An additive approach to learning how to fight.

Discussion in 'General Martial Arts Discussion' started by Tom bayley, Apr 8, 2021.

  1. Tom bayley

    Tom bayley Valued Member

    Many conversations on the forum ask, what is the point of this or that? What would be the result if this aspect was removed from training, or if this was replaced with that. Few take an additive approach.

    I thought it would be interesting to have a go from the other way. To start with the barest minimum sufficient to learn how to fight and build up from there.

    To learn how to fight it is sufficient that a person have fights. Win or loose they will learn something.

    Which begs the question. Why is there not an art that solely consists of organising fights. You turn up to the “class” you fight. You go home. Next “class” you fight again. The more you fight the better you get.

    I suggest this is because there is more to take into account when learning how to fight than simply being able to fight.

    Such as

    · efficiency – who much one improves ones ability to fight with a given effort of training.

    · risk – the chance of harm occurring multiplied by the degree of harm that might occur while training.

    · Utility – how widely applicable ones new skills are in fighting in the "real" world (whatever that is).

    If you were building an art from the ground up. What would you add in addition to fighting, and why?
    Jaydub likes this.
  2. Mushroom

    Mushroom De-powered to come back better than before.

    Are you literally talking about Fight Club?
    hewho, axelb and Jaydub like this.
  3. Tom bayley

    Tom bayley Valued Member

    I can neither confirm, nor deny, that I am talking about fight club
    hewho, Shmook, axelb and 2 others like this.
  4. Mushroom

    Mushroom De-powered to come back better than before.

    His name was Tom Bayley
    Jaydub likes this.
  5. Jaydub

    Jaydub Valued Member

    Where do I sign up?
    axelb likes this.
  6. David Harrison

    David Harrison MAPper without portfolio

    I disagree with this premise.

    Most "street fighters" don't learn anything from their fights. They might get somewhat inoculated against the side effects of adrenaline and pain, but people don't really become better fighters from fighting without using play/training in between fights to learn from their experiences. People don't try new things in fights, they stick to 2-3 things that worked the first time for them (whether they continue to work or not), because fear of risk is a big factor and adrenaline hampers the coordination needed to attempt novel manoeuvres.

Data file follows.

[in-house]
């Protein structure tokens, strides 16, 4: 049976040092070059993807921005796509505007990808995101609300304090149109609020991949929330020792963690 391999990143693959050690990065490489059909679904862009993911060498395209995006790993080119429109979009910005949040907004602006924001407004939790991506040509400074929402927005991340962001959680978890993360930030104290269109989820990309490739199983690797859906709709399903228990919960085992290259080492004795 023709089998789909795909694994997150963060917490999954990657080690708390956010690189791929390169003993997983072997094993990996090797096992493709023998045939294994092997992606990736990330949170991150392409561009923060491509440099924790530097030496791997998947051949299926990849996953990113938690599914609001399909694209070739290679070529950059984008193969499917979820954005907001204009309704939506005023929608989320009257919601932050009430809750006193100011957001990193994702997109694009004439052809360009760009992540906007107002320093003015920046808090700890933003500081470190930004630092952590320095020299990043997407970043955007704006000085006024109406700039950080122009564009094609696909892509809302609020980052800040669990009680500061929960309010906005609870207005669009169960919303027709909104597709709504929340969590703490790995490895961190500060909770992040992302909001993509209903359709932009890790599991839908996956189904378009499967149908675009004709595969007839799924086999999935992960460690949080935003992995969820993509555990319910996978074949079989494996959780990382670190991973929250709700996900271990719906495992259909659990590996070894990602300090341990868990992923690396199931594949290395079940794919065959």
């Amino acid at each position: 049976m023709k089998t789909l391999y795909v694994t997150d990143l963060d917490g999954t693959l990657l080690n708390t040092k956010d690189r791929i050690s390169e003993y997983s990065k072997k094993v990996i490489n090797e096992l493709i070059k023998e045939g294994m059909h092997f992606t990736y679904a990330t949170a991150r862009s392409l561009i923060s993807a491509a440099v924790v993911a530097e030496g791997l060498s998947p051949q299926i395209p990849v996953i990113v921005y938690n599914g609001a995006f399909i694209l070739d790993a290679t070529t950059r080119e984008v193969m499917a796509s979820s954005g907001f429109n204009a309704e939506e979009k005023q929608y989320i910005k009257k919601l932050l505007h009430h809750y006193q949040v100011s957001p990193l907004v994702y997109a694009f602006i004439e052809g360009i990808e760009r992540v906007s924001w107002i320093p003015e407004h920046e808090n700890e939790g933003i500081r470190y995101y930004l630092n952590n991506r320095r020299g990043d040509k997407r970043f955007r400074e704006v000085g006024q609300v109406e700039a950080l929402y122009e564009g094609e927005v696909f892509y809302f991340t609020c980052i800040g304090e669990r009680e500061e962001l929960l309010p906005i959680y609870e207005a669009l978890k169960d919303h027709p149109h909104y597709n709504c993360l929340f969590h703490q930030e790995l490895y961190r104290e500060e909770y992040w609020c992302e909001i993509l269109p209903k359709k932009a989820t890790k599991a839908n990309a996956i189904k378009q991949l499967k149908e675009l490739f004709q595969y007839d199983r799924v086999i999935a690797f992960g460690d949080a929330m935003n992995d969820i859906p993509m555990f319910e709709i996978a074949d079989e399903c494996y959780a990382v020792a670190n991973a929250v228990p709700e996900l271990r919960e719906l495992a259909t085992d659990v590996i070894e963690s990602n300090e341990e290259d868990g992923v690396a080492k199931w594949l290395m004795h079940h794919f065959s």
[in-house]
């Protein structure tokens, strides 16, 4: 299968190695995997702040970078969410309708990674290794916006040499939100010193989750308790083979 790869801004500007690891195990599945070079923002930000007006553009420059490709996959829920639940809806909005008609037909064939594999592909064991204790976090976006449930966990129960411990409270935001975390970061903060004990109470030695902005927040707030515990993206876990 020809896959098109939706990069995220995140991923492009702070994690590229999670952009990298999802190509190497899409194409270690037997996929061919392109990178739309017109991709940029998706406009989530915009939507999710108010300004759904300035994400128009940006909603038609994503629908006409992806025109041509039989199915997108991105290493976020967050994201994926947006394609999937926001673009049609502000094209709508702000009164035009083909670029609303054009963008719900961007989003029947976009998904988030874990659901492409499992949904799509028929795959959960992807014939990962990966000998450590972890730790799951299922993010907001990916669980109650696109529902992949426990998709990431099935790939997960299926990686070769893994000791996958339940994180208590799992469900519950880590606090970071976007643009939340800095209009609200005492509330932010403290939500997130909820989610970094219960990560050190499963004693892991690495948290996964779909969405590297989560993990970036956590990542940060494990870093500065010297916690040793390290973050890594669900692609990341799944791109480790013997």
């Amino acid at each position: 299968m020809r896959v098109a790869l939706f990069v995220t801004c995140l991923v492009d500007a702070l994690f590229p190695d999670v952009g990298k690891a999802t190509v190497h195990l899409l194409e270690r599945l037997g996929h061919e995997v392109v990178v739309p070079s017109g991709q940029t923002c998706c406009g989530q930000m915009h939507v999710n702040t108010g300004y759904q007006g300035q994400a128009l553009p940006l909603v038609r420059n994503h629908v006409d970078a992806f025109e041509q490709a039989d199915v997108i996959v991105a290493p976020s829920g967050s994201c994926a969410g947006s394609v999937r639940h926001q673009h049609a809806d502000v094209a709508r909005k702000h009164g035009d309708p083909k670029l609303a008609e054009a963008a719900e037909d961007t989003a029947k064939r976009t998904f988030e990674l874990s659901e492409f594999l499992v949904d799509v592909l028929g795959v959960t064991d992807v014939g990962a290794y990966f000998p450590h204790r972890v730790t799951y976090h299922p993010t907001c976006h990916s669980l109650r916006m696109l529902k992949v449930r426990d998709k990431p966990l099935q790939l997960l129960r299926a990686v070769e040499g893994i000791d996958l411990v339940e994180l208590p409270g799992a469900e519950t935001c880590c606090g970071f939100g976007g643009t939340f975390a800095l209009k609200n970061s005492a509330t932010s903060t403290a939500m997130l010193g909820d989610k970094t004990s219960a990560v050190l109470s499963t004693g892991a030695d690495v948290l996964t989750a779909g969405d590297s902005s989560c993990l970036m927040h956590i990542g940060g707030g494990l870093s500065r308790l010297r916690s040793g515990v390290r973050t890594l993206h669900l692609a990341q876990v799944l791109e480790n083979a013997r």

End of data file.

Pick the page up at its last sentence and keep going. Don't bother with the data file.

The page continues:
Marku85, ap Oweyn, Mushroom and 2 others like this.
  7. YouKnowWho

    YouKnowWho Valued Member

    You have to develop your toolbox before you can start to test it. Even if you fight all your life, you will never be able to learn how to do a hip throw in fighting. You need time to develop your hip throw.
    David Harrison likes this.
  8. axelb

    axelb Master of Office Chair Fu

    I think for most people you will develop a lot of bad habits that would take longer to unlearn. The standards relating to these types of organisations have historically been low in comparison to the better known martial arts.

    The implication is that these types of organised training are not done because they are seen as too dangerous (certainly true to a large degree) but the more popular martial arts in general are more popular because they are more efficient and people quality of skill become higher from the better known styles.

    I did a version of this as a teenager with friends, and I know a few others who also did, it was never full contact but we would hit with purpose.

    I looked for schools to train at and stopped hanging out with those people. The schools I trained at where much better at sparring than what we did in the back gardens with mates.

    We had another play after I had been doing kungfu/sanda and boxing for a couple of years ago the skill gap was huge.

    It's an interesting question on using a blank sheet and trying to build something without preexisting criteria in place.

    For that I think it's hard to say because so many martial arts are an evolution, and this is in part based on particular societies laws at the time.

    Also do you train a broad selection all weapons and ranges? I think that risks to lacking depth in a particular skill.
    Focus on very specific toolsets, then you are exposed to other areas where you lack.